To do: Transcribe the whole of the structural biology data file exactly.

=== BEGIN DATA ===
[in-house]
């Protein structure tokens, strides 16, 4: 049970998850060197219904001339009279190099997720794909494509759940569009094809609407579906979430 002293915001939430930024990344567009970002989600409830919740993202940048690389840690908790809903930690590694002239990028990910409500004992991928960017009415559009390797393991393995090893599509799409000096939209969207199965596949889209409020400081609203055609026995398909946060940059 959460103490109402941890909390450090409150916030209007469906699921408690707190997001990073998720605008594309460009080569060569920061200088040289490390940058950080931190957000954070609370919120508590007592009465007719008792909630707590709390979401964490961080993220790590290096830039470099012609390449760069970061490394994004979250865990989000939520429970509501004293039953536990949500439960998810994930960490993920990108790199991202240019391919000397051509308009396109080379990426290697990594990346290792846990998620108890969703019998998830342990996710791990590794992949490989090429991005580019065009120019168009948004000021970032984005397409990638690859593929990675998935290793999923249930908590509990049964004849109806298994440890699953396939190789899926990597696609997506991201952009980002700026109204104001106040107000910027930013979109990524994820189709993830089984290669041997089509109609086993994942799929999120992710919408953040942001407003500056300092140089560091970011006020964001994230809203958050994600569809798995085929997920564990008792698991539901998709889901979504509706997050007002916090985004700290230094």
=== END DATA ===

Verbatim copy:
[in-house]
């Protein structure tokens, strides 16, 4: 049970998850060197219904001339009279190099997720794909494509759940569009094809609407579906979430 002293915001939430930024990344567009970002989600409830919740993202940048690389840690908790809903930690590694002239990028990910409500004992991928960017009415559009390797393991393995090893599509799409000096939209969207199965596949889209409020400081609203055609026995398909946060940059 959460103490109402941890909390450090409150916030209007469906699921408690707190997001990073998720605008594309460009080569060569920061200088040289490390940058950080931190957000954070609370919120508590007592009465007719008792909630707590709390979401964490961080993220790590290096830039470099012609390449760069970061490394994004979250865990989000939520429970509501004293039953536990949500439960998810994930960490993920990108790199991202240019391919000397051509308009396109080379990426290697990594990346290792846990998620108890969703019998998830342990996710791990590794992949490989090429991005580019065009120019168009948004000021970032984005397409990638690859593929990675998935290793999923249930908590509990049964004849109806298994440890699953396939190789899926990597696609997506991201952009980002700026109204104001106040107000910027930013979109990524994820189709993830089984290669041997089509109609086993994942799929999120992710919408953040942001407003500056300092140089560091970011006020964001994230809203958050994600569809798995085929997920564990008792698991539901998709889901979504509706997050007002916090985004700290230094």